Every Friday night we feature a short story, essay, personal narrative, poem,
spoken word, or short film for your enjoyment.
Tonight’s poem is from Anna Leahy
We sleep late this Sunday, while all the church-
goers go to all the churches and then walk in the fresh air,
three-dollar coffees in their hands, warming their gold wedding bands.
We remain in a state aware enough to appreciate the sleep we are half in.
A knock on the door: I jump up to answer.
A woman holds three leashes holding three dogs,
asks, Do you have a cat? as if she is selling cats
like a grade-schooler sells candy bars.
No, I say and start to close the door.
Do you know who does? she asks, a little desperate.
No, I say. We just moved here, as if I will know
my neighbors in due time, know their pets soon.
She looks over her shoulder, as if someone is stalking her.
I was walking my dogs, she says, lifting her handful of leashes
to prove that she has dogs, that she is telling the truth.
A cat ran into the street.
I ask, Does it need a vet? as if I know
where the nearest vet might be. She becomes irritated.
No, but I didn’t want to just leave it there.
But she does just leave it there in the street,
having made her best effort to find the cat’s owner,
having found me and told me, a due diligence.
I go to the bathroom and don two latex gloves.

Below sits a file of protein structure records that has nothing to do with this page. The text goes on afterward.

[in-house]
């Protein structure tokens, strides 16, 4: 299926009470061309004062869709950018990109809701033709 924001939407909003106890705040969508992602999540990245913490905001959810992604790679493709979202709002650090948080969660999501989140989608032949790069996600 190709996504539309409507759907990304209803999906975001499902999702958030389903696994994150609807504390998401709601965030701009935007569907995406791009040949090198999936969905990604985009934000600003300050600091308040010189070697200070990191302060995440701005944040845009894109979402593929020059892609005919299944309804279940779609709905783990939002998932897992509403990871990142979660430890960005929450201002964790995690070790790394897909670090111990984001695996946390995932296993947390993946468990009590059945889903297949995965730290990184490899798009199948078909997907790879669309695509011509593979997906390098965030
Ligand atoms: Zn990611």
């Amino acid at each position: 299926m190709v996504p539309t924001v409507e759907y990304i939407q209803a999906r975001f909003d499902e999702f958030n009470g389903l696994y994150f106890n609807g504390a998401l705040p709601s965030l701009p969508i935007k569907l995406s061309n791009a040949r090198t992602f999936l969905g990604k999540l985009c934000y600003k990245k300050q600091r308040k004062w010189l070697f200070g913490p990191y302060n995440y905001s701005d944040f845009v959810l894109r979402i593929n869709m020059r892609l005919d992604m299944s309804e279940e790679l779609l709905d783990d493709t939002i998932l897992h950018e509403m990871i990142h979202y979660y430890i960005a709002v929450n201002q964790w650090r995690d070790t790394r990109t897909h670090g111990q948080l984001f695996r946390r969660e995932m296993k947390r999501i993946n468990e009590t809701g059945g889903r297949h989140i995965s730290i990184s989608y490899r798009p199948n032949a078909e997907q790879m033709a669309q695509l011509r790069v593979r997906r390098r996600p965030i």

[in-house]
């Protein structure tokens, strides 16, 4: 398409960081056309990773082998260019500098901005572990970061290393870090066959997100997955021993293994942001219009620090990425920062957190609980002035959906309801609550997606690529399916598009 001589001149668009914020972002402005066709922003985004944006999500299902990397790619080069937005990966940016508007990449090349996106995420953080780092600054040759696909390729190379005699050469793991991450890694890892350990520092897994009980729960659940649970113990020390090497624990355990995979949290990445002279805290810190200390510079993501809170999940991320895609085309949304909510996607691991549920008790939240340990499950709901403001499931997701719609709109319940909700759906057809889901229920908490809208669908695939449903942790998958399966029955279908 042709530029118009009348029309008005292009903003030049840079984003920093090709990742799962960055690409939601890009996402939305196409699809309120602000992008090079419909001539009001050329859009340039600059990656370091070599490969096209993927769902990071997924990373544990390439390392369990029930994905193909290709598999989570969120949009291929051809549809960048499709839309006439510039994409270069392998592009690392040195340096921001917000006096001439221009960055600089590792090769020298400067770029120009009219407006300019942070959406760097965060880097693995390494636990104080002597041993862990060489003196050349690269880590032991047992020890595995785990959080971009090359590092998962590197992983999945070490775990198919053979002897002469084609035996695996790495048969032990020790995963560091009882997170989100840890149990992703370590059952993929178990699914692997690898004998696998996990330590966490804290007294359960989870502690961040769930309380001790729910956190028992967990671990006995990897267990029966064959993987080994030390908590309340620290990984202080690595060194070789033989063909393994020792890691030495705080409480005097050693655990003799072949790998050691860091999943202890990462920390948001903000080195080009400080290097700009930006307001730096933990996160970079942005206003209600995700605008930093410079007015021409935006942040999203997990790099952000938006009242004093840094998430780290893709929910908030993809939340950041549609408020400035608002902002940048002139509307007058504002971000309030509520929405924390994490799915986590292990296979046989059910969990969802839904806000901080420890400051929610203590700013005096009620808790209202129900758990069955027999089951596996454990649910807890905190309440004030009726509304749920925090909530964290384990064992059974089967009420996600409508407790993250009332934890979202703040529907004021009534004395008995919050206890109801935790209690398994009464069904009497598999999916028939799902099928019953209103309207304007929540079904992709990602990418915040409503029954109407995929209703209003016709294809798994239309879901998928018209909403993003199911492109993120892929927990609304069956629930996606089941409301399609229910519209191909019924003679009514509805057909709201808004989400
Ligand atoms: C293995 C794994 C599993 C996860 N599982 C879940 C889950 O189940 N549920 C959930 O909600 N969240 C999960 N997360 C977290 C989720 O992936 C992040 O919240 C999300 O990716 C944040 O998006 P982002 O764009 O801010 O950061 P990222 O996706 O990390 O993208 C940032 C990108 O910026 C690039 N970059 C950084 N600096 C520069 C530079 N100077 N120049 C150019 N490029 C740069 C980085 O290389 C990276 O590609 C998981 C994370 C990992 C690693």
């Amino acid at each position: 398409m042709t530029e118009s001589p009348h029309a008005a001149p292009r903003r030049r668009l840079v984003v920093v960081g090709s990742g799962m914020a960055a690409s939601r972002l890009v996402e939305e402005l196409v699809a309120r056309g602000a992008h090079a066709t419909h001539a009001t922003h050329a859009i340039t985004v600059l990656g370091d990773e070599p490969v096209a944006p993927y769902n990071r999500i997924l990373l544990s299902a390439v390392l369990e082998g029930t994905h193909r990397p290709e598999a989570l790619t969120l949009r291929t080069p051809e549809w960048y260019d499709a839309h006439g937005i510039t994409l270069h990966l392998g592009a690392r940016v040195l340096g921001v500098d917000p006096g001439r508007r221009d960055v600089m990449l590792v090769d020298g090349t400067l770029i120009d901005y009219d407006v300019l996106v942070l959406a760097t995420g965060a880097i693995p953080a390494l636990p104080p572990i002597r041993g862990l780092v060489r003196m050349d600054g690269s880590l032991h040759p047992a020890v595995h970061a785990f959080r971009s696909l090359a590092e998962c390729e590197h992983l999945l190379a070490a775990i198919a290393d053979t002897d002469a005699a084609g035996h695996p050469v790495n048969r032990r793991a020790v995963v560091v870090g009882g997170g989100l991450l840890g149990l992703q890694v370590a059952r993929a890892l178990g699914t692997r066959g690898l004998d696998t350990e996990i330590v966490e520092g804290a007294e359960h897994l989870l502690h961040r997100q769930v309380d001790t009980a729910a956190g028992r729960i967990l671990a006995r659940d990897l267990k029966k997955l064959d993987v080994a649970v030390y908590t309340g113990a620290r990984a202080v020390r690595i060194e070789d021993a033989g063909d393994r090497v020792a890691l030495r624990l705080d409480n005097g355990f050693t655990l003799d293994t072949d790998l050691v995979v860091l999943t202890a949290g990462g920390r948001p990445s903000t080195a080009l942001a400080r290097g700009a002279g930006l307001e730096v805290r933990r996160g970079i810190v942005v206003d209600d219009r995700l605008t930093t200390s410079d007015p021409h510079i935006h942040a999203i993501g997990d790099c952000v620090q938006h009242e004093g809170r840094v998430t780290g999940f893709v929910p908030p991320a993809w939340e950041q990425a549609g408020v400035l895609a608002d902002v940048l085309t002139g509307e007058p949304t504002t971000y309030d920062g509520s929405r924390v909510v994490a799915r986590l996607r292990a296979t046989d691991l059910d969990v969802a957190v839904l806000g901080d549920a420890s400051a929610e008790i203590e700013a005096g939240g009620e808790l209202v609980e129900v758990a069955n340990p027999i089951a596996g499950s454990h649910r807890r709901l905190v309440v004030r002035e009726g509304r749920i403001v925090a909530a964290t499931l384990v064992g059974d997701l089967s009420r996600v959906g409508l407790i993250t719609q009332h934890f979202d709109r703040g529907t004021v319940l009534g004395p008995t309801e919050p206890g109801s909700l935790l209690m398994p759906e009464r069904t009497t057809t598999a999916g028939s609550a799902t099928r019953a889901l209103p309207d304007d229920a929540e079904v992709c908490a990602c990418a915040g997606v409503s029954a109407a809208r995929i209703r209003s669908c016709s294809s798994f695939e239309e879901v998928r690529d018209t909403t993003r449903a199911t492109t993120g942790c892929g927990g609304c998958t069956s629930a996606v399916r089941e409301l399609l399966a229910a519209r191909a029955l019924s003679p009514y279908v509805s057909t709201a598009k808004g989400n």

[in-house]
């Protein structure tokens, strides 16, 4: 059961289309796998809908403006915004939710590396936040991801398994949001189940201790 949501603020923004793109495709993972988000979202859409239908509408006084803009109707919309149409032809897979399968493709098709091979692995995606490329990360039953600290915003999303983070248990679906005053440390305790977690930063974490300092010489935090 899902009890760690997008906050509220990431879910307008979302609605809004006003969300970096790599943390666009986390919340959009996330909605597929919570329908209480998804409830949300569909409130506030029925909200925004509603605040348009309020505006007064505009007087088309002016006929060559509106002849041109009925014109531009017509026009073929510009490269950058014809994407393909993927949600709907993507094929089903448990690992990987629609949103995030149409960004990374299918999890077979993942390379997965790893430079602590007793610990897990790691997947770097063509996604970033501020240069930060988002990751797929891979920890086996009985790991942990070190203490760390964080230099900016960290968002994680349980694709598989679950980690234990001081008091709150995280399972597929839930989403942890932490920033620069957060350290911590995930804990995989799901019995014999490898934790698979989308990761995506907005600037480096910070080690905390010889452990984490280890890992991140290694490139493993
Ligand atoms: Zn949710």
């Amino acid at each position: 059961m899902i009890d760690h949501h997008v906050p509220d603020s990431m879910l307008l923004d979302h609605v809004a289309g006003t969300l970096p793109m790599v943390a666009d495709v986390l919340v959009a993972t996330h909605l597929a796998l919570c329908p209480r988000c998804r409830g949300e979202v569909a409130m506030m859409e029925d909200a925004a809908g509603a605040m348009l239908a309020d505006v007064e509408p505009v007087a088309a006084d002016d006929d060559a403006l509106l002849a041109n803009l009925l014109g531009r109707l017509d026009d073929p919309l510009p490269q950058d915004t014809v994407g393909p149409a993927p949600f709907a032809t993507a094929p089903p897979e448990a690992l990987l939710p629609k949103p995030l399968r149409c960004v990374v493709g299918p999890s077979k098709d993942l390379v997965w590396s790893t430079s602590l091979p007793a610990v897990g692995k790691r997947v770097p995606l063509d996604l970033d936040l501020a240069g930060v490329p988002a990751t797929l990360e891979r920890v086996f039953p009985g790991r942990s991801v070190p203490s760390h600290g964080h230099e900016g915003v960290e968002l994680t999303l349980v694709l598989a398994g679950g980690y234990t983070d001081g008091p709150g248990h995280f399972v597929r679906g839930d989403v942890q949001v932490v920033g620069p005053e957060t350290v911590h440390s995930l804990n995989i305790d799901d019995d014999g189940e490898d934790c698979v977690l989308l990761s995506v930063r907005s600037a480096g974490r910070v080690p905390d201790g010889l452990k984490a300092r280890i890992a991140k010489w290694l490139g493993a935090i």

I put on gym shoes but do not tie the laces.
I go to the back porch and grab a cardboard box,
left from our recent move to this sunny place,
my proof that I told the truth too.
Still in my pajamas, I walk into the street.
Until I put the box down and crouch over the cat,
it does not occur to me that the neighbors might
see me in nightclothes after noontime
or that I, too, might be hit by a passing car,
by a hung-over student or a mother jiggling a toy
behind her back in the face of a squalling toddler,
by someone like me, not expecting to find a woman
in the street after I’ve turned the corner.
But everyone else must be praying or walking.
I face no danger. The body is like any cat’s body.
Were it not for its slack muscles and the blood seeping from
under its head, the cat would be alive. I lift it.
Its eyeball hangs out of its skull, a reminder to me
that I wanted to be a surgeon. A reminder
that a hard knock can fling your insides to the wall.
I place the cat, warm and supple, into the box.
I curl it to fit, to look more like a live cat.
Its injuries are a secret. I close the lid, tuck flaps
under so that the box will stay shut. I carry
the box to the garage, set it next to the bin outside.
If anyone comes by asking, it will not be in the trash.
But no one knows to come here, to us,
so my lover will pace the box into the bin one morning
and head off to work
I will stay in bed a little late
that day, listening to the roar of the garbage truck, its arms
raising each bin as it makes its way down the street
toward our house. I will remember the woman’s arm
rising to show me leashes, the dogs, and, for the first time,
I will think the cat may have run from the dogs.
I will remember the cat, curled in the box,
and the other ones, put to sleep in old age
and buried in my mother’s yard.
Each lid clanks open, all the contents hauled away.
Anna Leahy’s poetry collection Aperture is recently out from Shearsman Books. Her co-authored nonfiction book Generation Space: A Love Story and her nonfiction book Tumor are forthcoming in 2017. She teaches in the MFA and BFA programs at Chapman University, where she edits the journal TAB. Find out more at www.generationspace.com and www.amleahy.com.